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Quartz Daily Brief—Europe and Africa edition—HSBC chooses London, ASEAN in California, Play-Doh power

Published This article is more than 2 years old.

What to watch for today

Barack Obama hosts an ASEAN summit. The US president brings together Southeast Asian leaders for a two-day meeting in California. Trade and China’s assertiveness in the South China Sea will likely be major talking points.

Central Europe meets on migrants. The Czech Republic, Slovakia, Hungary, and Poland will meet today to discuss a “backup” border-control plan, ahead of an EU meeting later this week.

High hopes for Reckitt Benckiser. The British household goods giant is expected to report higher profits for 2015 despite the strong pound, thanks to cost-cutting and price increases.

It’s Presidents Day in the US. Stock markets will be closed for the holiday, as will most banks and all public schools.

Over the weekend

China’s trade data was even worse than expected. Exports fell by 11.2% in January compared to a year earlier, while imports dropped by 18.8%. Analysts expected both figures to drop by less than 2%.

Thailand and Japan released GDP data. Japan’s economy shrank by 1.4% in the fourth quarter, compared with a year earlier. In Thailand, GDP rose by 2.8% compared to a year earlier, beating analysts’ estimates. A government stimulus likely helped that figure.

The pope slammed Mexico’s wealthy. While celebrating Mass in the Mexican town of Ecatepec, Francis told attendees that deep inequality and the violence of the drug trade were causing pain, bitterness, and suffering among the poor.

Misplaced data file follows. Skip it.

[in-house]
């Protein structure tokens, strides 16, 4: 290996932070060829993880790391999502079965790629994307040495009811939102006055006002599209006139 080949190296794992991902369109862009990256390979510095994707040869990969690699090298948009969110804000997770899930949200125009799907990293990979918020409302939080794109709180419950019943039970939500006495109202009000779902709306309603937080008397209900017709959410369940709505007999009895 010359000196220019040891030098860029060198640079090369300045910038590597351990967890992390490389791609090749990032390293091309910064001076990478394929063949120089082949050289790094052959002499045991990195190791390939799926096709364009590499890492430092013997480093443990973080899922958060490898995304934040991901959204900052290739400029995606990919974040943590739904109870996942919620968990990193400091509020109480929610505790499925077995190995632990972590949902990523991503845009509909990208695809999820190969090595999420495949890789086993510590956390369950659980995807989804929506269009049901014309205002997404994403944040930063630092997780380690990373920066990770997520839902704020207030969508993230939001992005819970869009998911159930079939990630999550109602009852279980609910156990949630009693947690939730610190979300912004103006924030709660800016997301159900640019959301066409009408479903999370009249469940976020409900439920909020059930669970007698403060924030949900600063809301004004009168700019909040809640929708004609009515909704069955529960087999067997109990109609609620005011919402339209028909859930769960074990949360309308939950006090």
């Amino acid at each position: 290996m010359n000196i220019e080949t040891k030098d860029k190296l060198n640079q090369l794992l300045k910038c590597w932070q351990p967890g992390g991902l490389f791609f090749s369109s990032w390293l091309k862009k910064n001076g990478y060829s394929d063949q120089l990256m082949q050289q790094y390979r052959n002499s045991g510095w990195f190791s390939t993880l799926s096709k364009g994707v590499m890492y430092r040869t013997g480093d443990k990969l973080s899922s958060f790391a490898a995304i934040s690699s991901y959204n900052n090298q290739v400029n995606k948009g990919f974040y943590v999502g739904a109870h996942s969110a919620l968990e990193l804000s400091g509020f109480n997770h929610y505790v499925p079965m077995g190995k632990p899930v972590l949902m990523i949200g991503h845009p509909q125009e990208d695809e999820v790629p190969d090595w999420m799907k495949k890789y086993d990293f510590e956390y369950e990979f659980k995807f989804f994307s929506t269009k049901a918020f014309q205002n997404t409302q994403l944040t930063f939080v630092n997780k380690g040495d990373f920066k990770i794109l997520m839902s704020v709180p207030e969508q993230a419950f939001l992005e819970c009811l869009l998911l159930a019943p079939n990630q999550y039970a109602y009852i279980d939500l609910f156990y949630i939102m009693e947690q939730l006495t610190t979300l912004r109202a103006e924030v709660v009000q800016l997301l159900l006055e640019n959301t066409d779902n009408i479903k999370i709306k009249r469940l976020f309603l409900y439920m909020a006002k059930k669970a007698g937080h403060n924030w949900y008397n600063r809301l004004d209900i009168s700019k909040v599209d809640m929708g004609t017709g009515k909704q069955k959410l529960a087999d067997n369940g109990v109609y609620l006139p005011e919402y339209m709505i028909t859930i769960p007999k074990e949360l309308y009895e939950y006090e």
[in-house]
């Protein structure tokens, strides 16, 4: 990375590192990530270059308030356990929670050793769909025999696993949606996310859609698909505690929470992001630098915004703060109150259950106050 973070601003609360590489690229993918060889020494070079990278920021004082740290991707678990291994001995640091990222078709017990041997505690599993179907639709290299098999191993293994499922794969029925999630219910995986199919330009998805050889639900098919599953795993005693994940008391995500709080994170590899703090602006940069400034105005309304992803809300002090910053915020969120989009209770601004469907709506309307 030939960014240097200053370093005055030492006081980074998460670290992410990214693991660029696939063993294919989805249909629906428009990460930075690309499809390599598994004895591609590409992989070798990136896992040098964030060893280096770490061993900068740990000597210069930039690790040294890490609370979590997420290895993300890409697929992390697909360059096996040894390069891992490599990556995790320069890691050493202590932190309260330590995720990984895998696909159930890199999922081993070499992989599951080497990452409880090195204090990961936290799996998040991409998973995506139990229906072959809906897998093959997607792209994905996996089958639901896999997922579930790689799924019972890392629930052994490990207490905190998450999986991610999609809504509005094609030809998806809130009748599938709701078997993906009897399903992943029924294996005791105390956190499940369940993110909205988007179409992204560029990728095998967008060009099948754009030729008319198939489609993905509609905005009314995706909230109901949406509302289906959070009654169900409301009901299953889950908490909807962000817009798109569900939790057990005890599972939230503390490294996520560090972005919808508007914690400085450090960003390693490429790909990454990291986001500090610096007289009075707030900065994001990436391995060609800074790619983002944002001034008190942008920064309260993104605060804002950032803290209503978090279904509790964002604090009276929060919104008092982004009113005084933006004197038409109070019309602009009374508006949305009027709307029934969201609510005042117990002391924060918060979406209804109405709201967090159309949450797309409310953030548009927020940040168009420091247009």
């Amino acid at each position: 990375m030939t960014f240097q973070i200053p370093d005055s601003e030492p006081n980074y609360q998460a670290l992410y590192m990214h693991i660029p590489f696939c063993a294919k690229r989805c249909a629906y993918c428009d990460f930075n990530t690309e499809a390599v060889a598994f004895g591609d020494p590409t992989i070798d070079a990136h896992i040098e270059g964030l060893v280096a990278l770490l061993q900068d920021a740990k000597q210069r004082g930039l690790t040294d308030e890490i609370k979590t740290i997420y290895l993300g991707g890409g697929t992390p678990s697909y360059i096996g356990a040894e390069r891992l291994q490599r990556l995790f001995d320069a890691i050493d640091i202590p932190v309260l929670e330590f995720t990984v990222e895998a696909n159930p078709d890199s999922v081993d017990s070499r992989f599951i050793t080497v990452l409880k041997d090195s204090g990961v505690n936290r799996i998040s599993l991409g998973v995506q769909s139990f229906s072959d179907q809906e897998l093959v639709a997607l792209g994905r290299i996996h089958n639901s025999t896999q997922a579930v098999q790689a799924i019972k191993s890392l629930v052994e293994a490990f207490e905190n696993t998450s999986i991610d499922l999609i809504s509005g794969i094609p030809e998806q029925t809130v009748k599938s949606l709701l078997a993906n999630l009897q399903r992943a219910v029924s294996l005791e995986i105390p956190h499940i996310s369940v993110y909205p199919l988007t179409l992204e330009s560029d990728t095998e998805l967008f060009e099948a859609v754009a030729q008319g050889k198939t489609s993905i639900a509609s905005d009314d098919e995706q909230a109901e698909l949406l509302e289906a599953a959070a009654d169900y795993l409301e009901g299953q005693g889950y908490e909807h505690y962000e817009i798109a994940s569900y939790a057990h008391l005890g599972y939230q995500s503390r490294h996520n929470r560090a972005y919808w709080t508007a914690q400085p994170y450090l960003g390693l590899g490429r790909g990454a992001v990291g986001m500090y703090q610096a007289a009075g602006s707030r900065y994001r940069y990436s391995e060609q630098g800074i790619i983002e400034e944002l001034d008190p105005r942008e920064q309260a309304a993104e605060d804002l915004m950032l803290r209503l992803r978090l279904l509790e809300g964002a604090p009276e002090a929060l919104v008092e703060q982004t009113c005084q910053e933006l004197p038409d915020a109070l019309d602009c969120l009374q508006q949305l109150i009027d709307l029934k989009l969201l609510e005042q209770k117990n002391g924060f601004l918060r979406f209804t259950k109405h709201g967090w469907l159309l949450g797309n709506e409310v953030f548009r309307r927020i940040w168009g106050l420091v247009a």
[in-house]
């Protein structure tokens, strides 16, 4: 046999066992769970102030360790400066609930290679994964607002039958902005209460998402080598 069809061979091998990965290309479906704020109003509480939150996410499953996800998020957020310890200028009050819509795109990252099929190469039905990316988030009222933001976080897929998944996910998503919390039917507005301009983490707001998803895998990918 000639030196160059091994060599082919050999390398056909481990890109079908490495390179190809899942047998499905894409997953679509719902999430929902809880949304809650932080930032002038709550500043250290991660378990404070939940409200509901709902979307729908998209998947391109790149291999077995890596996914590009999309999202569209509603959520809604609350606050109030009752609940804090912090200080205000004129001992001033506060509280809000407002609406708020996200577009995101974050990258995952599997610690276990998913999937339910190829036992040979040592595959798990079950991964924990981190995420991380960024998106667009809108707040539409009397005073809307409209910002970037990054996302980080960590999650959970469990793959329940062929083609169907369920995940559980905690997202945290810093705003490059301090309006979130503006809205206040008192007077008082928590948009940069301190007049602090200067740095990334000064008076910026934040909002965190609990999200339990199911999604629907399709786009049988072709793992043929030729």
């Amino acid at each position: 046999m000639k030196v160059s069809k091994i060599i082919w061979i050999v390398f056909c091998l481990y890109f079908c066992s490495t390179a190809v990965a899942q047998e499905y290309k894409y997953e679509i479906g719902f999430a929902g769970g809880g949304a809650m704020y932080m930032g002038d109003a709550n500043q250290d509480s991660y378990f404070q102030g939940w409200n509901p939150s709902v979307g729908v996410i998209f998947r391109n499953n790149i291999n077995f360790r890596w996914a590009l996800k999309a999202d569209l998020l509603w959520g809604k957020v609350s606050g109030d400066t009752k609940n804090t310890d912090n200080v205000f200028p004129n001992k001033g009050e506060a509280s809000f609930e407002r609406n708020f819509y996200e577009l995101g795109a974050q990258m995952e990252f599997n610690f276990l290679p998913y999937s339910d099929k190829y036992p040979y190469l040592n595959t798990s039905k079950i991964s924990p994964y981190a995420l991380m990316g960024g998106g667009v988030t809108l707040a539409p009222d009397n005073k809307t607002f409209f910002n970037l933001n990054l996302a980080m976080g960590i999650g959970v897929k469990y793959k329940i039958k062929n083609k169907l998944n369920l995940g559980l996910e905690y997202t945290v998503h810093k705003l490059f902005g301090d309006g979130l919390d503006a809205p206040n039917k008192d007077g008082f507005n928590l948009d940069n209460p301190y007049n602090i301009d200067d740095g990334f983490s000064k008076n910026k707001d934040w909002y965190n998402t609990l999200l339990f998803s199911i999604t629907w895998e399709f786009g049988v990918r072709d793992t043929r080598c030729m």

California capped its gas leak. Engineers have finally staunched a leaking gas well four months after it was discovered. It had put 96,000 tons of methane into the air.

Cuba returned an American missile it received “by mistake” two years ago. The missile did not contain explosives, but uses advanced targeting technology the US feared might be shared with the likes of North Korea and China.

Quartz obsession interlude

Heather Timmons on HSBC deciding against a return to Hong Kong. “HSBC has reviewed its headquarters location every three years, and top executives often held a move back to Hong Kong out as a real possibility. But the Chinese government, which under president Xi Jinping has conducted a brutal crackdown on free speech, human rights, and his political opponents, appears to have spooked the bank’s board yet again.” Read more here.

Matters of debate

The solar boom is looking like a bubble. Government subsidies have been propping up the market.

Texting is changing relationships. Having the same texting style as your partner can be crucial.

Hillary Clinton deserves blame for Syria. Her intransigence “led to the failure of [Kofi] Annan’s peace efforts in the spring of 2012,” argues economist Jeffrey Sachs.

Surprising discoveries

Water scarcity affects over four billion people a year. A new study finds that water shortages are a bigger deal than previously thought.

Hijab Barbie is Instagram’s latest style star. The account was created by 24-year-old Haneefah Adam.

Cultural Revolution-era China revered the mango. The fruit developed a cult of its own after Mao Zedong gave 40-odd mangoes to enthusiastic revolutionaries.

You can get millions of academic papers for free. A website that pirated 47 million of them has sprung up anew after being closed down.

Play-Doh is more popular than ever. The clay-like craft toy has reported double-digit revenue growth three years in a row.

Our best wishes for a productive day. Please send any news, comments, mangoes, and Play-Doh to on Twitter for updates throughout the day.

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